Friday, July 18, 2014

9 Fun Things To Do In Newfoundland

In our last blog post, we talked about our 48 hour road trip to Newfoundland. With such little time on the island, and so much to see, I figured we would share with you our list of fun things to see in Newfoundland.

Get Screeched-in
















This is the traditional Newfoundland way of welcoming in non-Newfoundlanders to the province. It consists of a shot of screech, a short recitation and the kissing of a cod.

George Street

















Spend an evening exploring the pubs along George Street. Trapper John’s on George Street is one of the main spots where people get screeched-in daily. You really can’t come to Newfoundland without exploring George Street.

Boat Tour























Whale watching and iceberg hunting are popular tourist attractions during summer months. May – September are the best times for whale watching, and May – June are the best time to spot icebergs. We were in Newfoundland near the end of June and had just missed a few of the massive icebergs that had floated past St John’s. We were still able to spot some great icebergs though.

Historic stuff:


Signal Hill
photo source















This is the highest point in the city of St John’s, and was once used to guard the city from pirates. There’s a lot of history up here. The old castle still stands, and is now a gift shop. If you walk around the grounds, you’ll get a sense of the history that this point in St John’s has to offer. If you’re interested in whale watching, Signal Hill is a great place to do so. We sat along the edge of the mountain and were able to spot whales off in the distance, along with several large icebergs. If you want to get a more up close experience, a boat tour is your best bet. 

Cape Spear

















This was one of our favourite places to visit. Not only is Cape Spear the most easterly point in North America, but is also home to a WWII bunker. The lighthouse on Cape Spear is also considered a National Historic Site, as it is the oldest surviving lighthouse in Newfoundland, making it a popular tourist attraction.  

Cabot’s Landing






















In 1497, a European explorer named John Cabot landed on the east coast of North America. It is believed that he landed in Bonavista, just north of St John’s. Although there is some dispute of where his official landing site was, Canada recognizes Cape Bonavista as the official landing site of John Cabot. In recognition of his discover, there is a statue of John Cabot in Cape Bonavista.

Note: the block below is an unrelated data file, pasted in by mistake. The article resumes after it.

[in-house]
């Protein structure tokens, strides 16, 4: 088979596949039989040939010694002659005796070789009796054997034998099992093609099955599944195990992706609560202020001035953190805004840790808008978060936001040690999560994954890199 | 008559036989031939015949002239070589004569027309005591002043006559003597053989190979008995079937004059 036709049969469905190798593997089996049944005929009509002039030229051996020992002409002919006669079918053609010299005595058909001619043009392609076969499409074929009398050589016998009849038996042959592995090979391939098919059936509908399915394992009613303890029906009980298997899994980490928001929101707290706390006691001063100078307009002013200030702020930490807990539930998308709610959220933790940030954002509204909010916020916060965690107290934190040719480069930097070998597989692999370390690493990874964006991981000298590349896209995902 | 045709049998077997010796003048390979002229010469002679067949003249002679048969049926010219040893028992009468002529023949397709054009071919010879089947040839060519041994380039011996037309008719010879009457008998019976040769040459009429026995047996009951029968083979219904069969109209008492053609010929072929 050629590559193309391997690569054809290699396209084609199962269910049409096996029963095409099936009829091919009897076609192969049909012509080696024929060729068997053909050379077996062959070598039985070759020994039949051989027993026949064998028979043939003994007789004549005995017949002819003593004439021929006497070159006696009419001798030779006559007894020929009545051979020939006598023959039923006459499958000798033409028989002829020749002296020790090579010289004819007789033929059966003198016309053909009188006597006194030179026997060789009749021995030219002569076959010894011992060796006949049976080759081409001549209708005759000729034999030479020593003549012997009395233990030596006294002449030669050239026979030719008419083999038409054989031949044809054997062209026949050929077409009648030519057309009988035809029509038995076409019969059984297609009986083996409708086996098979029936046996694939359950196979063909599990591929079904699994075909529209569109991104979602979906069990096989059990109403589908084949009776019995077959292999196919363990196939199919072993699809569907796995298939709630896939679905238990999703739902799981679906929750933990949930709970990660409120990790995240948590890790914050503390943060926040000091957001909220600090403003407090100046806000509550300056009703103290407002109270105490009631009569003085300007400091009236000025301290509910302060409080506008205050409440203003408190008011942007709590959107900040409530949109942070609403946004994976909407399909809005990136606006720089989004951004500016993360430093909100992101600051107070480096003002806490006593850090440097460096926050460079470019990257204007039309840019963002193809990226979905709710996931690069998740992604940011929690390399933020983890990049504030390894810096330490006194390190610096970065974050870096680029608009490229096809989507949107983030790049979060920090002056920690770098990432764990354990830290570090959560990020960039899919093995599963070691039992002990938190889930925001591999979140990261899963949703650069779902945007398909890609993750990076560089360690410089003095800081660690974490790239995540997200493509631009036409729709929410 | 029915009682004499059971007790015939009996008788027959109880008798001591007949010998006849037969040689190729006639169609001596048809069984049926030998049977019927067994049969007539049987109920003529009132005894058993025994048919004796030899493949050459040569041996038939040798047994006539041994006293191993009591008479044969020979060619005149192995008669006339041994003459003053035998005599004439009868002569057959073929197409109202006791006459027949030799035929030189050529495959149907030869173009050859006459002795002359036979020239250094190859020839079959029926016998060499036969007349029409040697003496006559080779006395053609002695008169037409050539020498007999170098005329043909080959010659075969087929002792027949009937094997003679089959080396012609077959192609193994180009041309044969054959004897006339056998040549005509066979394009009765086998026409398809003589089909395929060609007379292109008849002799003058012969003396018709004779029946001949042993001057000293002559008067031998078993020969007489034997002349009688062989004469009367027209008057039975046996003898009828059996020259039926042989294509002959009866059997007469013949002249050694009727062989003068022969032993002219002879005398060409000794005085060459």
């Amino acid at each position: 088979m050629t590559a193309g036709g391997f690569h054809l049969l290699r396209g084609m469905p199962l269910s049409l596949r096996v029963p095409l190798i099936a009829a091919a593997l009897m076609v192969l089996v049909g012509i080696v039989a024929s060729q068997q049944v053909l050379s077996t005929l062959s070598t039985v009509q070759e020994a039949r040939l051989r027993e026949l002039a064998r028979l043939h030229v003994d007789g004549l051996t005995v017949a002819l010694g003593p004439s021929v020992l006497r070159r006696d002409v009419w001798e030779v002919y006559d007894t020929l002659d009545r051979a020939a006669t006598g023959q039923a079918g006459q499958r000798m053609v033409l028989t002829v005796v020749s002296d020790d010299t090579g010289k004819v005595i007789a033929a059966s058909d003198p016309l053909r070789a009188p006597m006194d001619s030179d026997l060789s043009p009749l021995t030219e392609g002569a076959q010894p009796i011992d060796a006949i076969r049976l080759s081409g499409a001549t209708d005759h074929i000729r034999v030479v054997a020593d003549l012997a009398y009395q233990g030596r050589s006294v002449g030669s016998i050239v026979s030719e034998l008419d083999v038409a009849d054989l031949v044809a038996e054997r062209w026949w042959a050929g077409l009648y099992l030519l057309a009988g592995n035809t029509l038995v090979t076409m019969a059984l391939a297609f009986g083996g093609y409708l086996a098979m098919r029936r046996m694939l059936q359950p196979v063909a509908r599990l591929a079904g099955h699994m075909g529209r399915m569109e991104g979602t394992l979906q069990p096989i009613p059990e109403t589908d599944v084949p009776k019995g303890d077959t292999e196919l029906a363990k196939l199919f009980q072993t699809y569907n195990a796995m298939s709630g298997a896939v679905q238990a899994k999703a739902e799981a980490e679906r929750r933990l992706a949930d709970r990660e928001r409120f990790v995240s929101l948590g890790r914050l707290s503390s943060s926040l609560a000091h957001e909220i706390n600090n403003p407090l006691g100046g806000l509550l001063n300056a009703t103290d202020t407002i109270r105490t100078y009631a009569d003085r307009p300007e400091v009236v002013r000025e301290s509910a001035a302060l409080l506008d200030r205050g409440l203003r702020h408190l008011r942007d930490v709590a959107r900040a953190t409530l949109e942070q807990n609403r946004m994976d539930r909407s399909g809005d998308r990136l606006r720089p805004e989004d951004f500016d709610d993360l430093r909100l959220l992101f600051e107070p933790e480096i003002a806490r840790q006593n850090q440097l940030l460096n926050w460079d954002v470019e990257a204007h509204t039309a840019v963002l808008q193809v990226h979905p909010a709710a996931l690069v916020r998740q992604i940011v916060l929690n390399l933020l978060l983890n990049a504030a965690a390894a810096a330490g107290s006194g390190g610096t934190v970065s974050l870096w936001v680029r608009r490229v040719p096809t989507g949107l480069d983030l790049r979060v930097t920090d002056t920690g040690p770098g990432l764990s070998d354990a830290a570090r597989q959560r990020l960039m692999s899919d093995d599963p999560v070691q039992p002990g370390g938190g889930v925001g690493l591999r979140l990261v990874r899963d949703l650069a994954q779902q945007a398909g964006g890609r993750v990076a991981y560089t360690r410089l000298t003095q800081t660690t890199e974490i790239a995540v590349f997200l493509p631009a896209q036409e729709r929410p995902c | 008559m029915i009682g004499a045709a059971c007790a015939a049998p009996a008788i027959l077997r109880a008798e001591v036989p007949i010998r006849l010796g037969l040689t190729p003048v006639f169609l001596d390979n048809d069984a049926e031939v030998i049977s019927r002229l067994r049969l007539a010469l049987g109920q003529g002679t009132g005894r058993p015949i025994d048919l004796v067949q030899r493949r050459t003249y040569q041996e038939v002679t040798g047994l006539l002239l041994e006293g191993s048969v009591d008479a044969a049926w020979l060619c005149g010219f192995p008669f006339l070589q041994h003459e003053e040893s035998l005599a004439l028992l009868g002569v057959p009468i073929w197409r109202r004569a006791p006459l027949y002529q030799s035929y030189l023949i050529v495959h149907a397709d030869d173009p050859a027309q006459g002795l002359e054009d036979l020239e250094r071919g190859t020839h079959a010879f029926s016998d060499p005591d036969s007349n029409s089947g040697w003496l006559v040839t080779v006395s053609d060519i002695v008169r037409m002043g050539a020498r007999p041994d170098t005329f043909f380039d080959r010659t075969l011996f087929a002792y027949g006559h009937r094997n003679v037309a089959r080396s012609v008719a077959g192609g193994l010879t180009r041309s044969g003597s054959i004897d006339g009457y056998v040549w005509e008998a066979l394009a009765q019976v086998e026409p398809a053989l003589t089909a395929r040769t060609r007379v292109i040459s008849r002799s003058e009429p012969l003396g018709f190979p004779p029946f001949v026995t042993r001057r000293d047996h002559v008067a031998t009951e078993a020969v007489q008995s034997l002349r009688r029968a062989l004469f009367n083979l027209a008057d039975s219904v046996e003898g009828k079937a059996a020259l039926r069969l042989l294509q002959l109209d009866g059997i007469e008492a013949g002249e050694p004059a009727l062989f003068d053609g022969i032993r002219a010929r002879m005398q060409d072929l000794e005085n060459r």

Bonavista






















This is a great little road trip opportunity, as Bonavista is about 3.5 hours north of St John’s, and this gives you a chance to explore things along the way. Bonavista is a quaint little town that is well known as the perfect spot in Newfoundland to see whales, icebergs and puffins during summer months. 

Ferryland

















Also known as the Colony of Avalon, Ferryland is rich in Newfoundland history and was once known as the most popular fishing harbours in Newfoundland. Ferryland was also the first successful permanent colony in Newfoundland and The Colony of Avalon is now designated a National Historic Site in Canada. 

Dildo, Newfoundland














This one’s for the immature kids in all of us, yes there is a town in Newfoundland called Dildo. It’s just an hour drive north of St John’s, and is on the way to Bonavista. Well worth stopping in for a picture with the town sign.

If these sort of things give you a good laugh, you`ll enjoy travelling around Newfoundland.

Have you been to Newfoundland before? Have something you want to add to this list? Leave your comment below and share your “must see” list with us. 

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You may also like:

18 Fun Facts About Newfoundland 
Our 48 Hour Adventure in Newfoundland

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